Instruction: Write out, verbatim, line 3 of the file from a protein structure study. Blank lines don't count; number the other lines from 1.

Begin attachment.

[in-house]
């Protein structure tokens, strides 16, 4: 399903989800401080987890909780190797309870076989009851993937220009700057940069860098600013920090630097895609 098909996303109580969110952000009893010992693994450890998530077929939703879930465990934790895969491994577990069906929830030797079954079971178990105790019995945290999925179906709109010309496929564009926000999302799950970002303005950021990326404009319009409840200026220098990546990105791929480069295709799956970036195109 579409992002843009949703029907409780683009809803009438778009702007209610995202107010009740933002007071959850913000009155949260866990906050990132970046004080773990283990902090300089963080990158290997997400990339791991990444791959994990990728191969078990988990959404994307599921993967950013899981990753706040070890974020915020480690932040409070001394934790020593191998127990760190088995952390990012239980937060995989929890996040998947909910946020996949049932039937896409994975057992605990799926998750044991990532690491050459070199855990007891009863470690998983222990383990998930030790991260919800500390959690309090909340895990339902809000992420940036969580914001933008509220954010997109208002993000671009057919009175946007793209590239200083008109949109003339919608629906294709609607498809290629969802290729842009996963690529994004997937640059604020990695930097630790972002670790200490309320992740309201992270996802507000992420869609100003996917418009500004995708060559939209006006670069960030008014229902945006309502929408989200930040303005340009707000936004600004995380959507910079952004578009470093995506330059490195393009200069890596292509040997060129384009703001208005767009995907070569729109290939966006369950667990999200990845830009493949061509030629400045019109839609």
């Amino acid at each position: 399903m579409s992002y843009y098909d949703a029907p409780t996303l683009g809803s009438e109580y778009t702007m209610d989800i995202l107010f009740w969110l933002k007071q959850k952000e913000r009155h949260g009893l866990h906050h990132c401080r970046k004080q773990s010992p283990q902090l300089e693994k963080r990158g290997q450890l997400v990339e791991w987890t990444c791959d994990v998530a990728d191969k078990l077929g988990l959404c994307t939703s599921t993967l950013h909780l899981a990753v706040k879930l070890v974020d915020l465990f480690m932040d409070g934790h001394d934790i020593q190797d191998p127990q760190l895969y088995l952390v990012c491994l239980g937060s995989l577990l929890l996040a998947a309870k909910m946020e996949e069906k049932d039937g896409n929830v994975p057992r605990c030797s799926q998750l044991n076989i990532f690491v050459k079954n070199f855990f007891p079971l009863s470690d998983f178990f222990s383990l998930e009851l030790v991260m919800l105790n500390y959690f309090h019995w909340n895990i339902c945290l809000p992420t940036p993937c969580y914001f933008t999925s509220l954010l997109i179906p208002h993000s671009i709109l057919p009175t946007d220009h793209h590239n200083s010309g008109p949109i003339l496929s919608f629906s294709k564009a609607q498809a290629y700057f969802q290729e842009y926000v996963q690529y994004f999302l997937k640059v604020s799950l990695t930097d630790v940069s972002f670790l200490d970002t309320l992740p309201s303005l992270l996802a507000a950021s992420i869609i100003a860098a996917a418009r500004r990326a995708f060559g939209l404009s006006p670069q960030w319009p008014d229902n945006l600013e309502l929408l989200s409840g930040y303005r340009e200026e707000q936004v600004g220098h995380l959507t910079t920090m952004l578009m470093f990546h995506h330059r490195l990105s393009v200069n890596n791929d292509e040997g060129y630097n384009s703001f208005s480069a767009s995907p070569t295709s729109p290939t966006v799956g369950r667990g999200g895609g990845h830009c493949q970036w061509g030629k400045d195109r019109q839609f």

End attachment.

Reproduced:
């Amino acid at each position: 399903m579409s992002y843009y098909d949703a029907p409780t996303l683009g809803s009438e109580y778009t702007m209610d989800i995202l107010f009740w969110l933002k007071q959850k952000e913000r009155h949260g009893l866990h906050h990132c401080r970046k004080q773990s010992p283990q902090l300089e693994k963080r990158g290997q450890l997400v990339e791991w987890t990444c791959d994990v998530a990728d191969k078990l077929g988990l959404c994307t939703s599921t993967l950013h909780l899981a990753v706040k879930l070890v974020d915020l465990f480690m932040d409070g934790h001394d934790i020593q190797d191998p127990q760190l895969y088995l952390v990012c491994l239980g937060s995989l577990l929890l996040a998947a309870k909910m946020e996949e069906k049932d039937g896409n929830v994975p057992r605990c030797s799926q998750l044991n076989i990532f690491v050459k079954n070199f855990f007891p079971l009863s470690d998983f178990f222990s383990l998930e009851l030790v991260m919800l105790n500390y959690f309090h019995w909340n895990i339902c945290l809000p992420t940036p993937c969580y914001f933008t999925s509220l954010l997109i179906p208002h993000s671009i709109l057919p009175t946007d220009h793209h590239n200083s010309g008109p949109i003339l496929s919608f629906s294709k564009a609607q498809a290629y700057f969802q290729e842009y926000v996963q690529y994004f999302l997937k640059v604020s799950l990695t930097d630790v940069s972002f670790l200490d970002t309320l992740p309201s303005l992270l996802a507000a950021s992420i869609i100003a860098a996917a418009r500004r990326a995708f060559g939209l404009s006006p670069q960030w319009p008014d229902n945006l600013e309502l929408l989200s409840g930040y303005r340009e200026e707000q936004v600004g220098h995380l959507t910079t920090m952004l578009m470093f990546h995506h330059r490195l990105s393009v200069n890596n791929d292509e040997g060129y630097n384009s703001f208005s480069a767009s995907p070569t295709s729109p290939t966006v799956g369950r667990g999200g895609g990845h830009c493949q970036w061509g030629k400045d195109r019109q839609f």